Lenny Curry’s capital improvement plans are conservative, pragmatic

jacksonville

During the Lenny Curry budget address Monday morning, much was said about the capital improvement program.

The rhetoric soared. As Florida Politics reported:

“Our capital improvement program,” the mayor said, “has a focus on economic development,” including the port and work for our local work force.

Infrastructure and public works; also an issue. Capital projects are “way behind,” he said, and the new budget addresses that.

Seventy million dollars in new capital projects are imminent, using, Curry said, $58 million that was “lying around.”

Capital improvement projects include expanding ADA access to libraries, sidewalk repair and construction, the Jax Beach pier, the St. Johns River Ferry, and libraries.

Looking at the capital improvements, the emphasis is on functionality over swagger. We’ve discussed some of the projects in the past few days; the new Capital Improvement Plan gives a look into Team Curry racing against time to deal with some major issues.

Downtown street and lighting improvements, ash remediation, water quality improvement, drainage rehabilitation, landfill expansion and Shipyards remediation are all projects that will get work in the next five years that should have been done decades ago. The ash remediation, at four sites, encompasses issues going back to the early part of the last century, and drainage is an issue through much of the reclaimed swampland that makes up Duval County. The Shipyards project, meanwhile, remedies what has become a local embarrassment on prime real estate.

Likewise interesting: replacing a fire station in District 9 that was “built in 1960 and has serious mold and design issues.” It also doesn’t meet current ADA or female separation requirements.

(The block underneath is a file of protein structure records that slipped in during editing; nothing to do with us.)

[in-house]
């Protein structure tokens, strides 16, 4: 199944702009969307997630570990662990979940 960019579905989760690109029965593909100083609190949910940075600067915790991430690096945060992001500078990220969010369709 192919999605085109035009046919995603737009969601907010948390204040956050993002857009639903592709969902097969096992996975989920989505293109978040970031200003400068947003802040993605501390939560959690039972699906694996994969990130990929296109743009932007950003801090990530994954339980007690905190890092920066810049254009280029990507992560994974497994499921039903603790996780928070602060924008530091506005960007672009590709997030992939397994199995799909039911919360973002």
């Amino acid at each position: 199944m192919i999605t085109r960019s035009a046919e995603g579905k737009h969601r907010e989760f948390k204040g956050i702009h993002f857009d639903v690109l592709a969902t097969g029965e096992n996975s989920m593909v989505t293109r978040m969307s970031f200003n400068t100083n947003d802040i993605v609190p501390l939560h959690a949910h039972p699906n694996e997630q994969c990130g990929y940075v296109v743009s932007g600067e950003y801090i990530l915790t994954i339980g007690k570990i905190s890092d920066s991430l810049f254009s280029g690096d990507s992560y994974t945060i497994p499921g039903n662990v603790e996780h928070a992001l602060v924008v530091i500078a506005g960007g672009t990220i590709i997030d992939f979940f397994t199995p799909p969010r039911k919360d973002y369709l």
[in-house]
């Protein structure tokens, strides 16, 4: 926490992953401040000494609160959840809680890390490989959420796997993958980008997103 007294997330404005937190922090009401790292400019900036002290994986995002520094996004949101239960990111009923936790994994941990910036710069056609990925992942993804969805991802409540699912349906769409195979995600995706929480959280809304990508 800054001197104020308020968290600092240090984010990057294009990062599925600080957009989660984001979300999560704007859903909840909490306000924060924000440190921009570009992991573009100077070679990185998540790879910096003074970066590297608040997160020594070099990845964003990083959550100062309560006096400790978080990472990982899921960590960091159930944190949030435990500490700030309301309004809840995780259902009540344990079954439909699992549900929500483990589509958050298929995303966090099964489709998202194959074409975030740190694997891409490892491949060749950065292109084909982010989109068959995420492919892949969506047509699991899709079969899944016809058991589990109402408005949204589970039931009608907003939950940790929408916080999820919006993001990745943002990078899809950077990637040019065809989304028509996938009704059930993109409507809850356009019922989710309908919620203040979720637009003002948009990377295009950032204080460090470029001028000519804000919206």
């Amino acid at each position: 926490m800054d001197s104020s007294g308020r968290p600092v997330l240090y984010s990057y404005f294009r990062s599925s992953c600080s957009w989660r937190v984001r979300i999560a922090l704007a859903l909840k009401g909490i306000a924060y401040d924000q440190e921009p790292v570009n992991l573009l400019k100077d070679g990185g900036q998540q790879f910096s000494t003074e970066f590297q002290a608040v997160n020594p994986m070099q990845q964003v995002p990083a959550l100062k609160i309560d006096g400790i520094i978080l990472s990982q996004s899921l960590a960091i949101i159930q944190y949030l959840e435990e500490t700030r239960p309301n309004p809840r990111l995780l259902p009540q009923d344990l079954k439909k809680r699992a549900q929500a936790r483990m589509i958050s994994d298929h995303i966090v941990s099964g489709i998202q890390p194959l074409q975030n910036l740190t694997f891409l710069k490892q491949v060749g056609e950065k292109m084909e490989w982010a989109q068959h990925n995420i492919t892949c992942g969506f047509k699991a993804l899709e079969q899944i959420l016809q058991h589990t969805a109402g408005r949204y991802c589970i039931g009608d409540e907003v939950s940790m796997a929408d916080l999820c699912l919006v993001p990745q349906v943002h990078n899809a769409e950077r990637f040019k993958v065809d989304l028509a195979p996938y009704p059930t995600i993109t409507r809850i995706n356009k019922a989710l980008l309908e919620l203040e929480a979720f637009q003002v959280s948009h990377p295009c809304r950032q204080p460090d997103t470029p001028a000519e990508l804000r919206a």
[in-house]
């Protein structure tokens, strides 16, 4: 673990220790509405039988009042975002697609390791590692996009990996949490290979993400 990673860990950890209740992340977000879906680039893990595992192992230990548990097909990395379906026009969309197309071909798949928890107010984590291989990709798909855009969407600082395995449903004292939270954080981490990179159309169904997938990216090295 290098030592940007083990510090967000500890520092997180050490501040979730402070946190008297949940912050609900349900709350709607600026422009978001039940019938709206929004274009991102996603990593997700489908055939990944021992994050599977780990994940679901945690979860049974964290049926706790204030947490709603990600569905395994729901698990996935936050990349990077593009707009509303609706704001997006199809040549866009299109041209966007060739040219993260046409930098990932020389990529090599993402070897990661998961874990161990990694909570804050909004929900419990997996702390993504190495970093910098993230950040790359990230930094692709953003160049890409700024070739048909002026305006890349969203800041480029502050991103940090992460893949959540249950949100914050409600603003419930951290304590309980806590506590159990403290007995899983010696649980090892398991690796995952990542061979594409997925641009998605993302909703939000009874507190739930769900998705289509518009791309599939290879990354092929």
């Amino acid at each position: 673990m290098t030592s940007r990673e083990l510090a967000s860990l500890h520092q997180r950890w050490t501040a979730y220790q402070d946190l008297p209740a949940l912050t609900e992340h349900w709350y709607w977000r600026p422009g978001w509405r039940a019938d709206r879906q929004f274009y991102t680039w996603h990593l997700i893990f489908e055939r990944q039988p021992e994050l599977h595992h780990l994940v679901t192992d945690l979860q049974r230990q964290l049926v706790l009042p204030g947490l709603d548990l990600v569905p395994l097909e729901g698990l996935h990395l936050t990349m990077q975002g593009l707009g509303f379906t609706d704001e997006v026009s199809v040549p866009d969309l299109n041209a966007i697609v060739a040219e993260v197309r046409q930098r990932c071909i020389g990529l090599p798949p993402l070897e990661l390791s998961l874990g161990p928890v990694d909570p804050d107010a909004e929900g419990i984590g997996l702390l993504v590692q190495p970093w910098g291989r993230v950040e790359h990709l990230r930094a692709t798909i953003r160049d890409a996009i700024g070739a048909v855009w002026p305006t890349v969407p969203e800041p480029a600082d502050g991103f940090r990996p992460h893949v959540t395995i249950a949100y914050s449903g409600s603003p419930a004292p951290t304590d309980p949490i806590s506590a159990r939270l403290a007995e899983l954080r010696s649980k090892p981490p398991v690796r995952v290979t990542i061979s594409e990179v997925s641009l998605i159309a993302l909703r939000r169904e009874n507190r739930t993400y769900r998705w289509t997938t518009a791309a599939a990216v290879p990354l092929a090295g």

Another fire station in 9 and one in District 10 have similar problems. Those replacements will happen in the next three fiscal years.

The Liberty Street fix is going to take five years, but that’s in part because options such as replacement with different structure types are on the table. As well, libraries are getting significant attention. A renovation of the 30-year-old Mandarin Branch Library will remedy outdated systems and design; meanwhile, the main library is in line for creation of collaborative work spaces, a concept that aligns with Curry’s campaign vision.

Bulkhead evaluation is on the table for FY 2015-16, and attention to repair of “existing deteriorated/damaged sidewalks” described as “hazardous” and “which could result in liability for citizen injuries.” Having seen runners tasting pavement regularly, I can only conclude that’s a distinct possibility.

Roof repairs have been backlogged from FY 2014-15. In FY 2014-15, less than $30,000 was allocated for the task. Time is of the essence here; this has been a rainy summer. Roofs in peril include those at Public Works and at the main library.

The Jacksonville Beach Pier is finally going to have deck replacement, because it’s “at the end of its recommended life span.”

Parks will be brought up to ADA guidelines. The ADA is a quarter-century old, so they are about due.

There’s more.

A brownfield site at Lonnie Miller Regional Park in District 10 has been remediated; it will, by the end of FY 2018, feature a skate plaza, ball fields, and basketball courts.

The 17-year-old splash park at Hanna Park, meanwhile, is set to be replaced in the next three years. The equipment has eroded and has a cracked and peeling surface.

A replacement of dysfunctional docks at Sisters Creek; a boat ramp replacement at County Dock; a kayak launch at Tillie Fowler Park.

The football metaphor holds. The Curry Capital Improvement Plan budget takes advantage of field position with money they found through efficiency, and applies it to neglected projects throughout the city (“the power running game”). It may not be every council member’s wish list. But there is something for them to claim they delivered when they go to Citizens Planning Advisory Committee meetings in their district.

A.G. Gancarski

A.G. Gancarski has written for FloridaPolitics.com since 2014. He is based in Northeast Florida. He can be reached at [email protected] or on Twitter: @AGGancarski



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